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ch9_handbook:getting_started [2014/08/11 14:11]
bob
ch9_handbook:getting_started [2014/08/11 14:27] (current)
bob
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 So without further adieu, let’s look at an extremely simple TMATS file. So without further adieu, let’s look at an extremely simple TMATS file.
 +
 +a. __RCC IRIG 106 Revision Level__. Identifies the RCC IRIG 106 version of TMATS used to generate the file. The format to describe a Revision Level is 106-xx, with xx as the last two digits of the year. 
 +
 +<​code>​G\106:​09;</​code>​
 +
 +b. Point of Contact (POC) information.
 +
 +(1) __Number of POCs__. Identifies the number of Points of contact (POC) to be given.
 +
 +<​code>​G\POC\N:​1;</​code>​
 +
 +(2) __POC Name__. Identifies the name of the POC.
 +
 +<​code>​G\POC1-1:​ Wile E. Coyote;</​code>​
 +
 +(3) __POC Agency__. Identifies the agency the named POC is associated with.
 +
 +<​code>​G\POC2-1:​ACME Corp;</​code>​
 +
 +(4) __POC Address__. Identifies the agency address.
 +
 +<​code>​G\POC3-1:​123 Roadrunner Way;</​code>​
 +
 +(5) __POC Telephone__. Identifies the named POC contact number.
 +
 +<​code>​G\POC4-1:​(555)555-5555;</​code>​
 +
 +Now, that wasn't so bad, was it? Well, unfortunately,​ this example is not very useful because it does not actually describe anything … but it’s a start.
 +
 +===== Attribute General Syntax and Semantics =====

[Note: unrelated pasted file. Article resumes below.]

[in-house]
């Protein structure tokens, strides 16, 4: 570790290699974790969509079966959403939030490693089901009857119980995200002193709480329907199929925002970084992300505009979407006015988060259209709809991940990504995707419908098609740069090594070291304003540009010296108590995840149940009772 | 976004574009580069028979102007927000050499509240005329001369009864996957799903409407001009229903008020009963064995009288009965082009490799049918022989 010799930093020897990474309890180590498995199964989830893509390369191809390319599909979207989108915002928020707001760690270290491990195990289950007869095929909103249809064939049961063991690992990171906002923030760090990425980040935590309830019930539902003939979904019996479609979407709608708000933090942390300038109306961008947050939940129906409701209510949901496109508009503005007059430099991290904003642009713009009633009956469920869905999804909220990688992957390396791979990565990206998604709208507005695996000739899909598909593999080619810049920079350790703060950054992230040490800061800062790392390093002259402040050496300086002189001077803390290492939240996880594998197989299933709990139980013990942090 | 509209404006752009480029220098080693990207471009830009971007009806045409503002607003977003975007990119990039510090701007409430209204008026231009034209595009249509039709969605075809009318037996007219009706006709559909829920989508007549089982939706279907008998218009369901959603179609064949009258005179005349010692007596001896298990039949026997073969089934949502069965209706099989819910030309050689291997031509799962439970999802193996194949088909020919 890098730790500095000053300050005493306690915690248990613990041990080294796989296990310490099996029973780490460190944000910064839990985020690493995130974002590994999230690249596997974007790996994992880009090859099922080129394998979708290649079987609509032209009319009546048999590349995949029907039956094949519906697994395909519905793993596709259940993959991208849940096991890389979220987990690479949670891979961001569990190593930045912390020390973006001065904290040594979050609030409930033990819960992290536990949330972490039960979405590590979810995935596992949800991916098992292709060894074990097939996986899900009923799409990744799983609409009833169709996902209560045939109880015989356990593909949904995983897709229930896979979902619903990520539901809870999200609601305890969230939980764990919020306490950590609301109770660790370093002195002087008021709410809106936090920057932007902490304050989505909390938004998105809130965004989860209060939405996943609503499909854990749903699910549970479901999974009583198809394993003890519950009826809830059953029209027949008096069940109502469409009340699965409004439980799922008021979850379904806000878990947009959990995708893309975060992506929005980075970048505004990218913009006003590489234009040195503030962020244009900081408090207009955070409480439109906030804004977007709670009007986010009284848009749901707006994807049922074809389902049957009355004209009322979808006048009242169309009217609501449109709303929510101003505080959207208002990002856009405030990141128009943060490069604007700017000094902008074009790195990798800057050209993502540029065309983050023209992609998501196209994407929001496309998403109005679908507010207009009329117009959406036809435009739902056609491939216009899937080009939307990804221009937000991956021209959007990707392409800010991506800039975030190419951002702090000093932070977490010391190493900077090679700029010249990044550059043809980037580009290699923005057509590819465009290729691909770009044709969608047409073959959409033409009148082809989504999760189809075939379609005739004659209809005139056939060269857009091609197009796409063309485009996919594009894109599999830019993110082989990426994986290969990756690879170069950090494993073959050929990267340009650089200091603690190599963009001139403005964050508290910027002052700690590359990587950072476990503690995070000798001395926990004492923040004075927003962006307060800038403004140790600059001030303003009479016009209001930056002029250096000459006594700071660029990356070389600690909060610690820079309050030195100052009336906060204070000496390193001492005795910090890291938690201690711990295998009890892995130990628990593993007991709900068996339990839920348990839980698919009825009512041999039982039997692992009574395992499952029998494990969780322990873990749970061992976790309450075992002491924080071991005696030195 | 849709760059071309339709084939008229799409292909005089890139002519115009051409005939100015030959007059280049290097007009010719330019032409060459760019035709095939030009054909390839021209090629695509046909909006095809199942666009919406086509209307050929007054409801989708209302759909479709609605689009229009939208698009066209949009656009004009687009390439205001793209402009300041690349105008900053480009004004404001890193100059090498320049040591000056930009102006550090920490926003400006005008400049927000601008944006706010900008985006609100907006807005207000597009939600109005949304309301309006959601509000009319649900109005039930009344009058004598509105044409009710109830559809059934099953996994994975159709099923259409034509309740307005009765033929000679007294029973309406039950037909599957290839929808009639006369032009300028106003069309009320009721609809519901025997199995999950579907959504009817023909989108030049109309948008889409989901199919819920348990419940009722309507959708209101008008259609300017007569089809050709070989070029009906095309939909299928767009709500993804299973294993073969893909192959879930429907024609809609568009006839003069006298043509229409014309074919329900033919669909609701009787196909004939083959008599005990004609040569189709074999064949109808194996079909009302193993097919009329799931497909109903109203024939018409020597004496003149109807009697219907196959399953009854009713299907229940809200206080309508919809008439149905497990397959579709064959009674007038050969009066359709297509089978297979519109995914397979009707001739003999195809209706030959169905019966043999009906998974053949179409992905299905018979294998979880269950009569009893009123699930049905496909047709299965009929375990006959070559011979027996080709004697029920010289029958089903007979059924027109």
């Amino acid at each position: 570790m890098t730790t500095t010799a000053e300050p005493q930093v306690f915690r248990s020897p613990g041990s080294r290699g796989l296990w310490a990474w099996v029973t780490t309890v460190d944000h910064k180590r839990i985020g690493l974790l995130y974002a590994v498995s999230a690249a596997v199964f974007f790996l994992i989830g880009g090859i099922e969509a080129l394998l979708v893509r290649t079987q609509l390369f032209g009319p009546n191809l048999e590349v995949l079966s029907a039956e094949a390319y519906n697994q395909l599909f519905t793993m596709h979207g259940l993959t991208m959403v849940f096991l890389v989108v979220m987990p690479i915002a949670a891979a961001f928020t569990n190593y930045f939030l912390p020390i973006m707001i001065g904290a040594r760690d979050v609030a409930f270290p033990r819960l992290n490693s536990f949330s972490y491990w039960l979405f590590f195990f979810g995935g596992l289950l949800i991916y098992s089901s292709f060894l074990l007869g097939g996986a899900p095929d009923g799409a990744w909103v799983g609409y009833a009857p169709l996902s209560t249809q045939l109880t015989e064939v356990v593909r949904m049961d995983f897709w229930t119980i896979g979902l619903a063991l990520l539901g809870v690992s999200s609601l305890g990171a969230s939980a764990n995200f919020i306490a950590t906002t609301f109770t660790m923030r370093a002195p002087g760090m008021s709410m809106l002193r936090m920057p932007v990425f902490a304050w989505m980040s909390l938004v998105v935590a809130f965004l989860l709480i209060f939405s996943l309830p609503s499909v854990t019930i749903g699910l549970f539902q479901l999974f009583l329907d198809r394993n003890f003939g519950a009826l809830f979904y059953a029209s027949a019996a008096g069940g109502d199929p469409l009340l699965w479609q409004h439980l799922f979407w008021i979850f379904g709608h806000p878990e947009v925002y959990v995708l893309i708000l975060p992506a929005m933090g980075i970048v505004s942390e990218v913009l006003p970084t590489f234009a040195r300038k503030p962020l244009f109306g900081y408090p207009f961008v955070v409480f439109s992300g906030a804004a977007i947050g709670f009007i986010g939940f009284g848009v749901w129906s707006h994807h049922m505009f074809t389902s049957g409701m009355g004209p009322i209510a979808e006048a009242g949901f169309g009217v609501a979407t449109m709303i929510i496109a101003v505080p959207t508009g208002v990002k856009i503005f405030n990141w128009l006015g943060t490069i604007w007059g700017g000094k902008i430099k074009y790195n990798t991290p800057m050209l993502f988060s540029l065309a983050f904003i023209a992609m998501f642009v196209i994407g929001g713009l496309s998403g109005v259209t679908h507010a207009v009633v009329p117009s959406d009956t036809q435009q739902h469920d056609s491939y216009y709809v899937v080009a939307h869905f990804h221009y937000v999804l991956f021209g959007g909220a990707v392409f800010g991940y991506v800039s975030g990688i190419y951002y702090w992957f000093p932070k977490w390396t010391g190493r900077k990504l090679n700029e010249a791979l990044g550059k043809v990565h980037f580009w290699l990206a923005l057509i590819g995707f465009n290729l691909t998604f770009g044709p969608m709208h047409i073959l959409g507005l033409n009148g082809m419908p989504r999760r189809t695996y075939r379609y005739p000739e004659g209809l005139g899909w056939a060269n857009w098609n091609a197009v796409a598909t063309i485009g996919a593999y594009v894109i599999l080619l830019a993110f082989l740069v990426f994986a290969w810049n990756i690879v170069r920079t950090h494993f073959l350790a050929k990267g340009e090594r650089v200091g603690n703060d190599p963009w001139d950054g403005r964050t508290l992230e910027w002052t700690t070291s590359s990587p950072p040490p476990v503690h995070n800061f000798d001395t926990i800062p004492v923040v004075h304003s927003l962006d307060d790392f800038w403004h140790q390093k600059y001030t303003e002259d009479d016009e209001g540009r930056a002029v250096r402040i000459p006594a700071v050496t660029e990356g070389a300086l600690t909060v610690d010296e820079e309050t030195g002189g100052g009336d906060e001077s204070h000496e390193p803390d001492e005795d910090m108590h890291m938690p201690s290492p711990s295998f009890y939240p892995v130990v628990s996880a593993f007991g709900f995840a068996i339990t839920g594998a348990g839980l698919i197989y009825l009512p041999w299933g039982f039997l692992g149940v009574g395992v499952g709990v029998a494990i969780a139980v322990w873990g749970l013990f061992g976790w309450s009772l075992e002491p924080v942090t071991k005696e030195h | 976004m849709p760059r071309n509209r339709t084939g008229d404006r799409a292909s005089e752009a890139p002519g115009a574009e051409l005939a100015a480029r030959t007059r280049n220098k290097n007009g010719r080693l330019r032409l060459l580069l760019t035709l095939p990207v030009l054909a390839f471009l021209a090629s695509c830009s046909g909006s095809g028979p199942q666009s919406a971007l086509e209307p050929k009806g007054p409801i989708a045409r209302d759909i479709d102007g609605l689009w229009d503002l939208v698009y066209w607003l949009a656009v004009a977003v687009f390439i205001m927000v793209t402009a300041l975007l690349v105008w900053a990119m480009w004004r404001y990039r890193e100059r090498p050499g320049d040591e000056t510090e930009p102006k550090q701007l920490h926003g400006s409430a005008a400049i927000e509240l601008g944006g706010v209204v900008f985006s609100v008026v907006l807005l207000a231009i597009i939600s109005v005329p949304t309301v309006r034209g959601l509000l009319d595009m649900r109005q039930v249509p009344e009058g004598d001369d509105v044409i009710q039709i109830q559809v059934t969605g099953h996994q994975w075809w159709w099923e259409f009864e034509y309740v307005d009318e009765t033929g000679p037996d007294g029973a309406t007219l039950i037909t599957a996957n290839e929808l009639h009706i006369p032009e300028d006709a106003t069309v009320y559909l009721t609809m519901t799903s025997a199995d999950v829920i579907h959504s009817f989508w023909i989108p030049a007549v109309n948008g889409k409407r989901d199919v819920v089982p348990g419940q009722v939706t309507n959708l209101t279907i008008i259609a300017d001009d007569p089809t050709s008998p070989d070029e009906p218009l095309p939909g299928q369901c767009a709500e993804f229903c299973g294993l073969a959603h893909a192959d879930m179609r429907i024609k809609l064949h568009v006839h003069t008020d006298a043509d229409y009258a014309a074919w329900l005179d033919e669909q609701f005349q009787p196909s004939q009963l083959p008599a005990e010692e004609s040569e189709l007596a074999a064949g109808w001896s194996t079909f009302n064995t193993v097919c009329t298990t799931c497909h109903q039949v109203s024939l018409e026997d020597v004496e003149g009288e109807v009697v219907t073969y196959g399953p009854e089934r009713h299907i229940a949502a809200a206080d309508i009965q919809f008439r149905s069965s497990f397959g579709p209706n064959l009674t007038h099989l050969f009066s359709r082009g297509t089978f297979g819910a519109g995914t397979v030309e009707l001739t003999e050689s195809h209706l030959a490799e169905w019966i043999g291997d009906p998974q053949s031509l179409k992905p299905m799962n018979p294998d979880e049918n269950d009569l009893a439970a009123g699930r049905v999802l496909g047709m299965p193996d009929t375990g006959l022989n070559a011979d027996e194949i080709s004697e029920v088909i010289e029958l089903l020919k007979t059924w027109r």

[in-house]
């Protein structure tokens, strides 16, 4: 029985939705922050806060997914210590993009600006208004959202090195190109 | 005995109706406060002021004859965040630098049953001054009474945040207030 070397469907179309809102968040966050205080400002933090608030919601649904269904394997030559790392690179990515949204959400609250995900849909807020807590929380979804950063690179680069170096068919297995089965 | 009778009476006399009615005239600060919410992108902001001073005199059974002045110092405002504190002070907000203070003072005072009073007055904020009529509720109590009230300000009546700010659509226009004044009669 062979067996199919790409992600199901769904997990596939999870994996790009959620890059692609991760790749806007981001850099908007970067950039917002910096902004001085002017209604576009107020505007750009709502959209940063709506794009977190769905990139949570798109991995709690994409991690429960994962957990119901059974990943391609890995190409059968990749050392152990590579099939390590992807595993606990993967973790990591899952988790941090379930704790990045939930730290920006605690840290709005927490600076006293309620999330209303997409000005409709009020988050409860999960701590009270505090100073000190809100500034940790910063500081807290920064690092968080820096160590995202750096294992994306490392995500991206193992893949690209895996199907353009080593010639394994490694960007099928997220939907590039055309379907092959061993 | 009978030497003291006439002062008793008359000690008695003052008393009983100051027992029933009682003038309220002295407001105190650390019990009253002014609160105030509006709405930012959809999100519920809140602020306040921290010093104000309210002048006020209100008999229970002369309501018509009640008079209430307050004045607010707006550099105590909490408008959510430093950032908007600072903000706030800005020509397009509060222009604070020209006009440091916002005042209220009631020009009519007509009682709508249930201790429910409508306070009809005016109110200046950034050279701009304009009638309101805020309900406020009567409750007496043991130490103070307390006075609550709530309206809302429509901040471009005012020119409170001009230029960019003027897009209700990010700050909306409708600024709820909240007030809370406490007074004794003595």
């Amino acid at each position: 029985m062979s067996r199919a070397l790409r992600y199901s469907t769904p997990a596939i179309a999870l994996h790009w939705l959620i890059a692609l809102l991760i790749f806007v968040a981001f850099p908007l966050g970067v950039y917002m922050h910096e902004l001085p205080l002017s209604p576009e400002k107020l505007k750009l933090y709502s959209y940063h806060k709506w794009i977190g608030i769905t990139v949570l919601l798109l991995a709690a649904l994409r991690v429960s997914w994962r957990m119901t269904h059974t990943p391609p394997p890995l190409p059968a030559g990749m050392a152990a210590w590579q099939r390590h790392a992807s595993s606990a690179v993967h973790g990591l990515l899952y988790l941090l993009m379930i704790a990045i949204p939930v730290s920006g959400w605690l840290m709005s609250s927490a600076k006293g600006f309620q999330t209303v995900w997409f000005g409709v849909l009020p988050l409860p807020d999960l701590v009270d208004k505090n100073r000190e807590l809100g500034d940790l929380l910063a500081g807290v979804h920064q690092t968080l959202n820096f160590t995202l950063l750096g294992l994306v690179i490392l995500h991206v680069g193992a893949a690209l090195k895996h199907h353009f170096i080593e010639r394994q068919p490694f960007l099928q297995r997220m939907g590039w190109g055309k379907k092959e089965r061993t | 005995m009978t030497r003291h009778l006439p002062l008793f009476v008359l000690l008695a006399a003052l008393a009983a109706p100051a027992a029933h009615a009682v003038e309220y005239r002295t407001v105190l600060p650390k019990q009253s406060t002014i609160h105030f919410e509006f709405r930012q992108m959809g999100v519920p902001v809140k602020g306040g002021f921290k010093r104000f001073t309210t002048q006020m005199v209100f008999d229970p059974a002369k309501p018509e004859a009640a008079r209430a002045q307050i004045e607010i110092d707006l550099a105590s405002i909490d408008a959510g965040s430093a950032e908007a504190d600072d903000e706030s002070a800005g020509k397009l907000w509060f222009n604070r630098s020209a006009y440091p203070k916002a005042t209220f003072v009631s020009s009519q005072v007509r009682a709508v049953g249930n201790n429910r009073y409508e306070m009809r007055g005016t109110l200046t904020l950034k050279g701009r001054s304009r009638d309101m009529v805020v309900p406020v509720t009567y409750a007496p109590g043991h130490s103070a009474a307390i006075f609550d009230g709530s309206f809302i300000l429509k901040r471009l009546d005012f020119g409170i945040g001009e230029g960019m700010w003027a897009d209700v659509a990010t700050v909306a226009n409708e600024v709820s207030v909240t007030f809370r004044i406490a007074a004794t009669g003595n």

+
 +Before we consider a more meaningful example, let's get a general idea of what TMATS 
 +should look like. Each TMATS attribute consists of a unique code name and a data item. The
 +code name appears first, delimited by a colon. The data item follows, delimited by a semicolon.
 +Thus, an attribute appears as A:B; - where “A” is the code name and “B” is the data item.
 +
 +There are two basic types of attribute code names: single entry and multiple entry. Single ​
 +entry attributes are those for which there is only one code name and one data item. Multiple ​
 +entry attributes have multiple indexed code names and data items, each of which corresponds to 
 +an index number. These attribute types allow for lists of like items, such as measurements.
 +
 +a. __Single Entry Example__
 +
 +<​code>​G\OD:​05-11-2009;</​code>​
 +
 +The code name is “G\OD” which is “Origination Date”. ​
 +
 +The data item is “05-11-2009” which indicates May 11, 2009.
 +
 +b. __Multiple Entry Example__
 +<​code>​G\DSI-2:​AIRCRAFT_DATA;</​code>​
 +
 +The code name is “G\DSI-2” which is “Data Source ID’. ​
 +
 +The index “2” specifies that this is the second data source ID.
 +
 +The data item is “Aircraft Data” which is the identification of this data source.
 +
 +Numeric values for data items may be either integer or decimal. Scientific notation is 
 +allowed only for those attributes specifically defined for its use. For alphanumeric data items, ​
 +including keywords, either upper or lower case is allowed; TMATS is not case sensitive. ​
 +Semicolons are not allowed in any data item, including comments. Leading, trailing, and 
 +embedded blanks are assumed to be intentional and must be accounted for if they appear within ​
 +code names or data items. Carriage return (CR) and line feed (LF) may be used to improve ​
 +readability.
 +
 +===== A “Measurement” by any Other Name… =====